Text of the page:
If you live in Switzerland, you are likely no stranger to Twint and maybe even use it regularly to make and receive payments. But if you are not familiar with this app, this is what you should know.

Twint app can be installed on a mobile phone.
“Twinting” money with a smartphone is easy and convenient. Photo by Andrea Piacquadio from Pexels

In Switzerland, the word “Twint” is used both as a noun and a verb.

As a noun, it describes the mobile application which allows you to pay for various goods and services practically everywhere in the country.

As a verb, (“to twint”), it means to send someone money, or receive it, via the same app.

So what exactly is Twint?

Simply put, it is digital cash (not to be confused with bitcoin, which is digital currency) that was first introduced in Switzerland in 2014 and has become very popular since then.

Twint logo. Image by Twint.ch

People like it because it is an easy and quick way to make instantaneous payments, especially in situations when credit cards or physical cash can’t be used.

A big part of its convenience is that it can be used at cash registers, vending machines and parking meters, as well as in online shops — pretty much everywhere in Switzerland, even in places that don’t accept credit cards.

The only similar mode of payment would be your maestro debit card issued by your bank.

This video explains exactly how the process works.

Another advantage of Twint is that you can use it to send money to someone else’s mobile phone — as long as they also have Twint. And you can receive money the same way.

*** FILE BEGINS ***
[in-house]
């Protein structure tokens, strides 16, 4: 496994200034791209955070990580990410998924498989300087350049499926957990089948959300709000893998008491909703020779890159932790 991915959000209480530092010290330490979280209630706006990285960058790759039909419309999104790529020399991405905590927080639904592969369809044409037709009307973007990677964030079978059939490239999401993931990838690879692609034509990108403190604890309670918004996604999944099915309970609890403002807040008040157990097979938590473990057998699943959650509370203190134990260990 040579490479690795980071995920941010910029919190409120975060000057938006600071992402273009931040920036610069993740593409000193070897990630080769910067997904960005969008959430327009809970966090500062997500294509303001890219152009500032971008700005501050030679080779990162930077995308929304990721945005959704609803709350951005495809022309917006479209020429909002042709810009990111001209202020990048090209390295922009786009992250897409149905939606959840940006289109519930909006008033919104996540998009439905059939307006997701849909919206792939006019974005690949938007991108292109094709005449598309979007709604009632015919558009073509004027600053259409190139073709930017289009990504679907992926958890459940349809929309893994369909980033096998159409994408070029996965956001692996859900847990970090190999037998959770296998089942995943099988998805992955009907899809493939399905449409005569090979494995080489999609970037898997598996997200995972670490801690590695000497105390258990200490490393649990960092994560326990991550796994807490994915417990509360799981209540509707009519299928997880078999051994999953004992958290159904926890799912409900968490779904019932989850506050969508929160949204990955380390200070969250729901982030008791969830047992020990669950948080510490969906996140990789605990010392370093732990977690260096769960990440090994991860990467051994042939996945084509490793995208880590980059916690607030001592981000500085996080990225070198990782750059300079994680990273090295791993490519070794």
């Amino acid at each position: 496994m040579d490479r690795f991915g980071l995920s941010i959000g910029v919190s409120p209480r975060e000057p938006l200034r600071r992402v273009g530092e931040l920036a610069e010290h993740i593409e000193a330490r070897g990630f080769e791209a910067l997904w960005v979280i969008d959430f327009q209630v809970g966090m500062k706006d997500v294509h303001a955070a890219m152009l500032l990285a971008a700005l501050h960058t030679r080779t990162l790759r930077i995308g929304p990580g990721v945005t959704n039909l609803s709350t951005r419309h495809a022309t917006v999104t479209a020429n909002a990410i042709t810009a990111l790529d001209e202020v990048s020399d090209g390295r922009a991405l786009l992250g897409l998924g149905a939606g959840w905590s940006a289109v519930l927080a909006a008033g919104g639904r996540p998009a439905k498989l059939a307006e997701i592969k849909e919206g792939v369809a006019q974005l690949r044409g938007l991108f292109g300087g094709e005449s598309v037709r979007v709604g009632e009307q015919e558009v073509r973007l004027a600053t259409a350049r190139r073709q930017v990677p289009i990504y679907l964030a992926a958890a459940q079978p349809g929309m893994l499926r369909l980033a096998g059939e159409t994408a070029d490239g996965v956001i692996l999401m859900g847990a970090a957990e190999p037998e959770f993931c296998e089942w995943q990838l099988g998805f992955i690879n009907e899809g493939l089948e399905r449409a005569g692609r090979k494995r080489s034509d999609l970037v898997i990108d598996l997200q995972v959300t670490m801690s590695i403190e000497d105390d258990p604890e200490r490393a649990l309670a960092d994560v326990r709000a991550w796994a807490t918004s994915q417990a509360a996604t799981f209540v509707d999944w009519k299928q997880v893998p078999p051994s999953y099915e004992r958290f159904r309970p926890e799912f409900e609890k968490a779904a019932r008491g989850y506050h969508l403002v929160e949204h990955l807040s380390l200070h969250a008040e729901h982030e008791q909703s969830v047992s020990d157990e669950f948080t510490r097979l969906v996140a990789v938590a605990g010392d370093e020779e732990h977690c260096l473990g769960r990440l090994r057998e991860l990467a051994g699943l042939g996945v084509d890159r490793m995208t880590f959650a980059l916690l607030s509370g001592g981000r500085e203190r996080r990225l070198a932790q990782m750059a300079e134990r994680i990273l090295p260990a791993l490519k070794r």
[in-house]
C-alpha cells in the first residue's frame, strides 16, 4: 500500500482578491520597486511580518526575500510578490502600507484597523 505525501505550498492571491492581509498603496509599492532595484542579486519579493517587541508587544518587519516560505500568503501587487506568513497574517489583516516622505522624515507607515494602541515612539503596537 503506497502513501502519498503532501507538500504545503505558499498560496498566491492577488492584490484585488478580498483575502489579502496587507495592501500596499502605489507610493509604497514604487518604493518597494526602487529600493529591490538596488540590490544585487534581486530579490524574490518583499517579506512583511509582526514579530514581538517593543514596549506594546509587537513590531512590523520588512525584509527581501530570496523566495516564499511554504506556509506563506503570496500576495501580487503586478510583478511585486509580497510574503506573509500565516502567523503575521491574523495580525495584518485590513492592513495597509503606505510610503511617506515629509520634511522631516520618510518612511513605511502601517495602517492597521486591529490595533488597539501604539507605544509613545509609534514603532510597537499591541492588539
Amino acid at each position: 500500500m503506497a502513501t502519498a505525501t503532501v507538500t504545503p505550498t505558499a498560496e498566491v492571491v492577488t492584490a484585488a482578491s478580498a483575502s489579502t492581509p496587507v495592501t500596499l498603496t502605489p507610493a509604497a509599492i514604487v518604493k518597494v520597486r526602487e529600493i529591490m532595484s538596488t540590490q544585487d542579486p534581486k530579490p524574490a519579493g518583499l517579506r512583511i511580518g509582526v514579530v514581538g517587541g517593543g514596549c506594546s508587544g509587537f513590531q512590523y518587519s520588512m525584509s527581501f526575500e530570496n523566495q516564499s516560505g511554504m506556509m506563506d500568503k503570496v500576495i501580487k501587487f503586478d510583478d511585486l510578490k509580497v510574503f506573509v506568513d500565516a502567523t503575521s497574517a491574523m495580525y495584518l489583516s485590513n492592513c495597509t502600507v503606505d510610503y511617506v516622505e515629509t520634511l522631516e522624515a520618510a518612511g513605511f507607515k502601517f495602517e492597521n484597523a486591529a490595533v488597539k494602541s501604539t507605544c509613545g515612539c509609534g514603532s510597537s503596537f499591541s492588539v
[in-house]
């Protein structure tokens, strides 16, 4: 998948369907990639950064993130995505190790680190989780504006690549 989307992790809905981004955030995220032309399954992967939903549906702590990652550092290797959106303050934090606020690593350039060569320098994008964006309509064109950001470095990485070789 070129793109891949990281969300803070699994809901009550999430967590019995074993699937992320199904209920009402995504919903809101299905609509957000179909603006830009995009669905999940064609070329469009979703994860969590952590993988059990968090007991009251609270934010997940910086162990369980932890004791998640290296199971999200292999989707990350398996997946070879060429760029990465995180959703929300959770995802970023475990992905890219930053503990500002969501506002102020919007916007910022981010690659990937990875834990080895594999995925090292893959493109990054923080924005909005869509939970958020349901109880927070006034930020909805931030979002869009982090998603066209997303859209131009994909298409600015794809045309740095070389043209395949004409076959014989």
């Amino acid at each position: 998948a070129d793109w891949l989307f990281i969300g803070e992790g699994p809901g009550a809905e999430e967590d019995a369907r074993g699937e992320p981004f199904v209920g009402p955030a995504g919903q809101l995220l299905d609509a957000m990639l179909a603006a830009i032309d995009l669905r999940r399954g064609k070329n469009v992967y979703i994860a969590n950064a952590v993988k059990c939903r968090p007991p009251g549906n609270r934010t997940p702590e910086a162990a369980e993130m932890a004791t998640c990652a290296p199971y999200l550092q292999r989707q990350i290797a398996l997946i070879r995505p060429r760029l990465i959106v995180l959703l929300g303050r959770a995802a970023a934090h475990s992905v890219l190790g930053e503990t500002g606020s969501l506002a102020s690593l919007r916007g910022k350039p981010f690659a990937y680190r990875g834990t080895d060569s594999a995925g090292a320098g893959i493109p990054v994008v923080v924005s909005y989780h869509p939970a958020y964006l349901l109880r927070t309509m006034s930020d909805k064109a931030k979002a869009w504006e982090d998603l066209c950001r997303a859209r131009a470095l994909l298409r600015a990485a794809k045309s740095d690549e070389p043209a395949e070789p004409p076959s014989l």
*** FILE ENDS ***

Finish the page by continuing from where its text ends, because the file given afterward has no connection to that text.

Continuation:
And there are no fees or charges for this service.

How does Twint work?

Anyone can use Twint, but you need a Swiss bank account or a credit card and, of course, a smartphone.

According to Twint website, you need a smartphone with either an iOS (from version 12.2 and upwards) or Android (from version 7 and upwards) operating system and Bluetooth capability (from version 4.0 and upwards).

“It is generally not possible for Twint to be used on Apple devices with an operating system older than “iOS 12.2” or on Android devices with an operating system older than “Android 7”. On Android devices without access to the Google Play Store (e.g. on certain HUAWEI models), the use of Twint app is also not possible”.

But If you have a compatible phone, installing Twint is easy.

Swiss banks offer their own version of the app, and you can download it directly from your bank’s website.

Then, when you use Twint to make a payment, the amount is debited directly from your bank account or credit card.

By the same token, if you receive payment from another Twint user, the money is automatically deposited in your account.

And you are not limited to just one Twint app.

If you have accounts is several banks, or have more than one credit card, you can install and use all of them.

READ MORE: How to open a bank account in Switzerland

Can Twint be used to make payments and receive money from abroad?

For the moment, Twint can be used solely in Switzerland and payments can be made only in Swiss francs – although this may change in future. 

“We are, however, working closely with providers in other countries to develop an international and multi-currency solution”, according to Twint website.

You can find more information about Twint here.

READ MORE: Which bank is best for Americans in Switzerland?